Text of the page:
Chivai Kasuwa never thought she’d become a model and take part in a beauty contest.
But the third-year university student is on a mission – to educate people around the world about albinism. “I feel like people don’t understand what albinism actually is, and they don’t know how to treat it, so a lot of ignorance comes through it, a person would come to be and just start touching me, like pulling my skin and pinching me. Guys would come to me and ask me if I’m with you am I going to get cured or what are you, like so many weird questions, the experiences can be violent… but it’s mostly ignorance,” she shared.
Albinism – a rare, genetically inherited condition in which people are born with no pigment in their skin, hair and eyes – is more prevalent in sub-Saharan Africa than anywhere else in the world.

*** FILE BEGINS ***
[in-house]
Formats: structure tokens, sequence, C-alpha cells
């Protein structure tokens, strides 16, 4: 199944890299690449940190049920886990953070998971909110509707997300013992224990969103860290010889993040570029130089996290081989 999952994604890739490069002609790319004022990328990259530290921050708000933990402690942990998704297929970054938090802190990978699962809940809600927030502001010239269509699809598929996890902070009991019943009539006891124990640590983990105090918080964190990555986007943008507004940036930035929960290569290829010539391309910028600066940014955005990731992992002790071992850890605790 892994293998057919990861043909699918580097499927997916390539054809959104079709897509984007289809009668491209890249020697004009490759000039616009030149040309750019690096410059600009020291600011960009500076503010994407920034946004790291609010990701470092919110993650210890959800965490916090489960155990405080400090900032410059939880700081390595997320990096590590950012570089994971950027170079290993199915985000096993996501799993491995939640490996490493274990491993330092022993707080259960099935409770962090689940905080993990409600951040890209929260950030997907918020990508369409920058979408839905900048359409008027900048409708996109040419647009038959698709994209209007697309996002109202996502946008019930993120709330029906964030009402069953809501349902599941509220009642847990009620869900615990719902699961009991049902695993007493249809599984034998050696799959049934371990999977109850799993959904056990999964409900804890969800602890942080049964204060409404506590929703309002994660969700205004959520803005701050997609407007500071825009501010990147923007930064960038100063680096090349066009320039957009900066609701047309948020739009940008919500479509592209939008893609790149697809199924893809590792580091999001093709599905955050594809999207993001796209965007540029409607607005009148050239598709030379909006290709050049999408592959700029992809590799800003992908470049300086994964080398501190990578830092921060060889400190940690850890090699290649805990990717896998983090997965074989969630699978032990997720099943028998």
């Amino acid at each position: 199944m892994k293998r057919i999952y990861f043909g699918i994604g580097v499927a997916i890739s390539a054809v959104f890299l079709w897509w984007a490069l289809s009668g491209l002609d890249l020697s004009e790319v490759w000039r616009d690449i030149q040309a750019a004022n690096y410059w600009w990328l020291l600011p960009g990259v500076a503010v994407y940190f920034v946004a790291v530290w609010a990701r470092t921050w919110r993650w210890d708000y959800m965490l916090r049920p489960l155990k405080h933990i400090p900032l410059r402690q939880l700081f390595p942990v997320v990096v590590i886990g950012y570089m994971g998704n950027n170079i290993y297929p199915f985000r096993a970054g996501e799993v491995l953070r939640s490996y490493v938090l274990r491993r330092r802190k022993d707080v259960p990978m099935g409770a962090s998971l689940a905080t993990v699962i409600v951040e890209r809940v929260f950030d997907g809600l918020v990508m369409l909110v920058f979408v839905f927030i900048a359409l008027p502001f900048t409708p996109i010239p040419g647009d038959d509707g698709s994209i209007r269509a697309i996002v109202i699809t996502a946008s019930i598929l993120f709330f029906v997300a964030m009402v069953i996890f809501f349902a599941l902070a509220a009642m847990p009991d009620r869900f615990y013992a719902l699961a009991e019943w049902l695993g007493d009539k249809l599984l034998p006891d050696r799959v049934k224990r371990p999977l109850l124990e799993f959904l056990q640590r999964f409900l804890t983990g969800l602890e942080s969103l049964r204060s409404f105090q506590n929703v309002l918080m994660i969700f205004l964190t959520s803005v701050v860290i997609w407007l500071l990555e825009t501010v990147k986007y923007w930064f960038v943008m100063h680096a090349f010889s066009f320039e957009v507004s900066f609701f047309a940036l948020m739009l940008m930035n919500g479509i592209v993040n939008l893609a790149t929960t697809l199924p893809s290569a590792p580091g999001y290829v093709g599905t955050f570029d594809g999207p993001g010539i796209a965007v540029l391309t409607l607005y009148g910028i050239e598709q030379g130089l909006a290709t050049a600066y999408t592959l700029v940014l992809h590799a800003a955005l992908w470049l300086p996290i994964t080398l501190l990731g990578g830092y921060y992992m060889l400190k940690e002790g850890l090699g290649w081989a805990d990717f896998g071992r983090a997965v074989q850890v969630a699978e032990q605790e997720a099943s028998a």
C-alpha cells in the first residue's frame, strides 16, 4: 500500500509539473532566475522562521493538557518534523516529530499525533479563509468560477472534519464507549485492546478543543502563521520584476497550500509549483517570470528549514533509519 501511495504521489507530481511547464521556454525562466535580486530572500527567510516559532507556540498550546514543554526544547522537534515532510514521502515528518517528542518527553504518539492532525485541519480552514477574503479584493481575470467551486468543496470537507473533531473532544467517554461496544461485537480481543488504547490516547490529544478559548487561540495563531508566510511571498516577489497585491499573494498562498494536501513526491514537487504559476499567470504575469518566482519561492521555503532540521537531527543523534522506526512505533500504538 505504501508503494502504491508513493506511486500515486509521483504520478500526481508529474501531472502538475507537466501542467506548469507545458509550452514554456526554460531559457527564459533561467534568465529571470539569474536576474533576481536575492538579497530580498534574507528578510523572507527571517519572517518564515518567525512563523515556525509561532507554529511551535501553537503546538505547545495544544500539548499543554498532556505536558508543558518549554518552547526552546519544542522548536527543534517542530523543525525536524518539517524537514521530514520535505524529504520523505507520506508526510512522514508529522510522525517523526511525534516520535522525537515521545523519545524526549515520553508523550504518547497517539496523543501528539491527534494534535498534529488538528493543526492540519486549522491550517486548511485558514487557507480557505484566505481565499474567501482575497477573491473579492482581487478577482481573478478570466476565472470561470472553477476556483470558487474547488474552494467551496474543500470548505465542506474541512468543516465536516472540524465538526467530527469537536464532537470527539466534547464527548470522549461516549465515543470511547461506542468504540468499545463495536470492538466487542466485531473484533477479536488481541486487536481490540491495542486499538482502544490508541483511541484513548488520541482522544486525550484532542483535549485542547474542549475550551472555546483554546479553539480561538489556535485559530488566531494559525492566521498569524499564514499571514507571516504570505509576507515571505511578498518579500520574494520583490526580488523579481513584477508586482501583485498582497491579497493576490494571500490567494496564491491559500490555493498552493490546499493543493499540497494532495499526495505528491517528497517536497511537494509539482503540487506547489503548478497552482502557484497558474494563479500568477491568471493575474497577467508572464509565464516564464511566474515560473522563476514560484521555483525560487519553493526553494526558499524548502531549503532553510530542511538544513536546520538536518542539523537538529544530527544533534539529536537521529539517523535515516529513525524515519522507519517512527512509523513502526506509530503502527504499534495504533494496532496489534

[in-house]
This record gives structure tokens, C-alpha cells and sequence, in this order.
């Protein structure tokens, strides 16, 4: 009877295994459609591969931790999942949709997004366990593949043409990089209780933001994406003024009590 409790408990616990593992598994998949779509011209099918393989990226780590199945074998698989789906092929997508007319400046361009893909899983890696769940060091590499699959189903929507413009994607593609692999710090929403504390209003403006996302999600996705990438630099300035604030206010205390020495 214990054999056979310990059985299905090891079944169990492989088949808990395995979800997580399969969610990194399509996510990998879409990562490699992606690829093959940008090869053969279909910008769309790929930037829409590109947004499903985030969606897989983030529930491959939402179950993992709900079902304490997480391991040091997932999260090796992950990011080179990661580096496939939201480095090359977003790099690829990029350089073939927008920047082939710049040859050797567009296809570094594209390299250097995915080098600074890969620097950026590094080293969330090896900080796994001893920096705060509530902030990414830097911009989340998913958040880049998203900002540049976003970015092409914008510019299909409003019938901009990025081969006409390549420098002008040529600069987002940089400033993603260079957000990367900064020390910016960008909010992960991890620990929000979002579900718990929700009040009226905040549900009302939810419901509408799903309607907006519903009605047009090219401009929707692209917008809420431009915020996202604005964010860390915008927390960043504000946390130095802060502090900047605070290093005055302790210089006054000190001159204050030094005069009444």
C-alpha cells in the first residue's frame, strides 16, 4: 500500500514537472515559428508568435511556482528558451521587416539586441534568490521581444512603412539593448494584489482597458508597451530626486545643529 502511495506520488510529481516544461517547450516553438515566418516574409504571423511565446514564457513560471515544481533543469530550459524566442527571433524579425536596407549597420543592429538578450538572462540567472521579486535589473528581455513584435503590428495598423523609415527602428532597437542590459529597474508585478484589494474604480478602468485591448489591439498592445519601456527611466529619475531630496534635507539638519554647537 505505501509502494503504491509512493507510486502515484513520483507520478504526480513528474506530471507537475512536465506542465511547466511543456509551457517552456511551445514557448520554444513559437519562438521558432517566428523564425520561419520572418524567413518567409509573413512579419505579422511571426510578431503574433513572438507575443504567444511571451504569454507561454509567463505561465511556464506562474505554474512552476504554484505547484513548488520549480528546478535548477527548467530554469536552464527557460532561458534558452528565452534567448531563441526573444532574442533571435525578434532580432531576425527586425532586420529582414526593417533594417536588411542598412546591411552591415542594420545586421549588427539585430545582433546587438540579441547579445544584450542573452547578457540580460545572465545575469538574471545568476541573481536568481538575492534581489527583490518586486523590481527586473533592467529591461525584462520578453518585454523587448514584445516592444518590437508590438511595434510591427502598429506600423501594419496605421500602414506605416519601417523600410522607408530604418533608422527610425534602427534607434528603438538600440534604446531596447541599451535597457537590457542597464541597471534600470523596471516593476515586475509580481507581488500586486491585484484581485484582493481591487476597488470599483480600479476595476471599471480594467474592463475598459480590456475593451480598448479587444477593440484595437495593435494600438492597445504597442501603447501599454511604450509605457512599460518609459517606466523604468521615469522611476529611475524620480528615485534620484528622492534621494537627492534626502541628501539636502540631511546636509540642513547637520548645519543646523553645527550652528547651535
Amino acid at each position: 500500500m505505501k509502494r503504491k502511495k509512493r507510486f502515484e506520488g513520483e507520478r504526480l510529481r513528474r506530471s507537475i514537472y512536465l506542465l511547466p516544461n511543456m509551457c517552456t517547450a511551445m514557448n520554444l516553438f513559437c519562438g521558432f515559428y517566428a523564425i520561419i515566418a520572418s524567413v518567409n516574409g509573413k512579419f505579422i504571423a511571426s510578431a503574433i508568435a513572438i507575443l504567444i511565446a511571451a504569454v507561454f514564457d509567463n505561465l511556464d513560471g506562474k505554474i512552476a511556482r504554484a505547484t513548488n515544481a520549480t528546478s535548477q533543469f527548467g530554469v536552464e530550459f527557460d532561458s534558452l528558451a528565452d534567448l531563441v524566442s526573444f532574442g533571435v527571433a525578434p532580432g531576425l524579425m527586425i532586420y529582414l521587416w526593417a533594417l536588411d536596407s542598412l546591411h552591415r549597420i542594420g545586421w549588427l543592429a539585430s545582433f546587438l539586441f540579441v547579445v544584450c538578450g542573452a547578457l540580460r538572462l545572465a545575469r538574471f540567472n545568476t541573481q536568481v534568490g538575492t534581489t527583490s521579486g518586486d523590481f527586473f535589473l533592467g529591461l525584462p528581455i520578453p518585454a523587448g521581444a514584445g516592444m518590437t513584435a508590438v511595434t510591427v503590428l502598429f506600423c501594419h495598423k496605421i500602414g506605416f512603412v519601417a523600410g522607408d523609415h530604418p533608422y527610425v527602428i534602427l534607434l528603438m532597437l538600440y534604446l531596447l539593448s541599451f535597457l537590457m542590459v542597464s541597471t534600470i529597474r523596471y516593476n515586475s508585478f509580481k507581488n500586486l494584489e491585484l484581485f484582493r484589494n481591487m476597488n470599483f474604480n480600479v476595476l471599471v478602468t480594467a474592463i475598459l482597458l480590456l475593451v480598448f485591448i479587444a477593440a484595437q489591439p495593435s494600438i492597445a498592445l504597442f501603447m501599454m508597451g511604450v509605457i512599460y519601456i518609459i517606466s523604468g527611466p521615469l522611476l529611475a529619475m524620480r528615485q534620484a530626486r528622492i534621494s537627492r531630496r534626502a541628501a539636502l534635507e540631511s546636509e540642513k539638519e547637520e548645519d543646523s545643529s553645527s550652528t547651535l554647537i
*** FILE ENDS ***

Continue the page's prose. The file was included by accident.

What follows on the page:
With 1 in 1400 people affected in Tanzania, and 1 in 1000 in Zimbabwe, according to the United Nations. Across Africa, albinos are often shunned, ostracized, beaten and even killed.
In some countries, their body parts are used for magic potions.
But at this recent contest in Nairobi, organizers from the Albinism Societies of Kenya, Uganda and Tanzania said they’re trying to change perceptions.Chair of Albinism Society of Kenya, Isaac Mwaura said, “This region has lost over 200 people with Albinism as a result of the killings. So I really thought that maybe people need to understand who we are to see the true colors of ourselves and also ensure that persons with albinism have an equal opportunity especially in a self definition activity in regards to the arts for example in terms of beauty.”
30 participants – including Kasuwa – competed, taking center stage in an array of costumes.
She didn’t get the top crown, but hopes to become an ambassador for people living with albinism
Helping to spread the pageant’s message of ‘accept me, include me, I can’.